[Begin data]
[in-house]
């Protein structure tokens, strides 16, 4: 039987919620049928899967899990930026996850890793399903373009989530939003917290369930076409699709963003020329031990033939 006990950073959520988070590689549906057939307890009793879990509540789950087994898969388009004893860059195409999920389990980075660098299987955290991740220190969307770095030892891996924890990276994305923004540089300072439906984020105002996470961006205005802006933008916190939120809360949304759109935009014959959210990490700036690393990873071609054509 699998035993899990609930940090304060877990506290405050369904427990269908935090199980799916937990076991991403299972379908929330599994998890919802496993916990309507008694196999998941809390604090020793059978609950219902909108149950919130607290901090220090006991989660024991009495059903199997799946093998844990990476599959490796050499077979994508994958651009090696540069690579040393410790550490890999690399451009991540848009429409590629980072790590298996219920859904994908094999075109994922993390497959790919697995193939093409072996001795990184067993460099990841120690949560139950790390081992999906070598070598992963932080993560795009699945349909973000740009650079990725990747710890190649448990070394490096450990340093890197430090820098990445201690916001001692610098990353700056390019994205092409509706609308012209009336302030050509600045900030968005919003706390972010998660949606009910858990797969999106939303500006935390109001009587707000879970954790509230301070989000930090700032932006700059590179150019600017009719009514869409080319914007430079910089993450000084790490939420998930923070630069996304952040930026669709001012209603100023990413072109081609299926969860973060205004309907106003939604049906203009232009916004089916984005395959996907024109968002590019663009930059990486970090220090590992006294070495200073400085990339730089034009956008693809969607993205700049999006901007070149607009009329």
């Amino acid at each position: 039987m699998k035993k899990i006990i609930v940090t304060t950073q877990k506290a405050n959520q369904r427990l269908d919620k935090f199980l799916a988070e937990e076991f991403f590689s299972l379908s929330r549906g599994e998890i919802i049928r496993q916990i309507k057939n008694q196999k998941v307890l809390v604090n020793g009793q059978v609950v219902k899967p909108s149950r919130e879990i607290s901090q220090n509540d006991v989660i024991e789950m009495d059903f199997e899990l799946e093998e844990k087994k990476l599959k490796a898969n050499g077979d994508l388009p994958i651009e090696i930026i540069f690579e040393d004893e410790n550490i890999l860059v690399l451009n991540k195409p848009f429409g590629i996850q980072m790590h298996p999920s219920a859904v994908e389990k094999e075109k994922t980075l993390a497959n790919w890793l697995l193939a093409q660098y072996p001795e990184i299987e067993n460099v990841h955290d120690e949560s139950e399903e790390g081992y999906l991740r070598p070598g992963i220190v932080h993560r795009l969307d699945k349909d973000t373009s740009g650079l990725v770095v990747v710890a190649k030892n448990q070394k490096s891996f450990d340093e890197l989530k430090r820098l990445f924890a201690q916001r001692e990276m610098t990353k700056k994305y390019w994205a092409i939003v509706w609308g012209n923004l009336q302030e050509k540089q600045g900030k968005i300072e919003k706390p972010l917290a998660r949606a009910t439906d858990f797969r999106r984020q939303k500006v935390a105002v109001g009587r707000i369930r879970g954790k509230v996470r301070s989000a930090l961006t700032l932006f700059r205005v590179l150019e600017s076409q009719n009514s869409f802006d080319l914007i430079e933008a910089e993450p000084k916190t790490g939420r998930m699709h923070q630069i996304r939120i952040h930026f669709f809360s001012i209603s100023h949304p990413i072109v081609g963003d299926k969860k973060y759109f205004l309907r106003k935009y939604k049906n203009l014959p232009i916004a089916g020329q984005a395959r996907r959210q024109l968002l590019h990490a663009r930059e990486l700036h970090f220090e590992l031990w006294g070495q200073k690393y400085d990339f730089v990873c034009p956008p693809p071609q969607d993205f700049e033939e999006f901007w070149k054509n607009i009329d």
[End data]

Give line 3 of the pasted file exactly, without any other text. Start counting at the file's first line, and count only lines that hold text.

């Amino acid at each position: 039987m699998k035993k899990i006990i609930v940090t304060t950073q877990k506290a405050n959520q369904r427990l269908d919620k935090f199980l799916a988070e937990e076991f991403f590689s299972l379908s929330r549906g599994e998890i919802i049928r496993q916990i309507k057939n008694q196999k998941v307890l809390v604090n020793g009793q059978v609950v219902k899967p909108s149950r919130e879990i607290s901090q220090n509540d006991v989660i024991e789950m009495d059903f199997e899990l799946e093998e844990k087994k990476l599959k490796a898969n050499g077979d994508l388009p994958i651009e090696i930026i540069f690579e040393d004893e410790n550490i890999l860059v690399l451009n991540k195409p848009f429409g590629i996850q980072m790590h298996p999920s219920a859904v994908e389990k094999e075109k994922t980075l993390a497959n790919w890793l697995l193939a093409q660098y072996p001795e990184i299987e067993n460099v990841h955290d120690e949560s139950e399903e790390g081992y999906l991740r070598p070598g992963i220190v932080h993560r795009l969307d699945k349909d973000t373009s740009g650079l990725v770095v990747v710890a190649k030892n448990q070394k490096s891996f450990d340093e890197l989530k430090r820098l990445f924890a201690q916001r001692e990276m610098t990353k700056k994305y390019w994205a092409i939003v509706w609308g012209n923004l009336q302030e050509k540089q600045g900030k968005i300072e919003k706390p972010l917290a998660r949606a009910t439906d858990f797969r999106r984020q939303k500006v935390a105002v109001g009587r707000i369930r879970g954790k509230v996470r301070s989000a930090l961006t700032l932006f700059r205005v590179l150019e600017s076409q009719n009514s869409f802006d080319l914007i430079e933008a910089e993450p000084k916190t790490g939420r998930m699709h923070q630069i996304r939120i952040h930026f669709f809360s001012i209603s100023h949304p990413i072109v081609g963003d299926k969860k973060y759109f205004l309907r106003k935009y939604k049906n203009l014959p232009i916004a089916g020329q984005a395959r996907r959210q024109l968002l590019h990490a663009r930059e990486l700036h970090f220090e590992l031990w006294g070495q200073k690393y400085d990339f730089v990873c034009p956008p693809p071609q969607d993205f700049e033939e999006f901007w070149k054509n607009i009329d």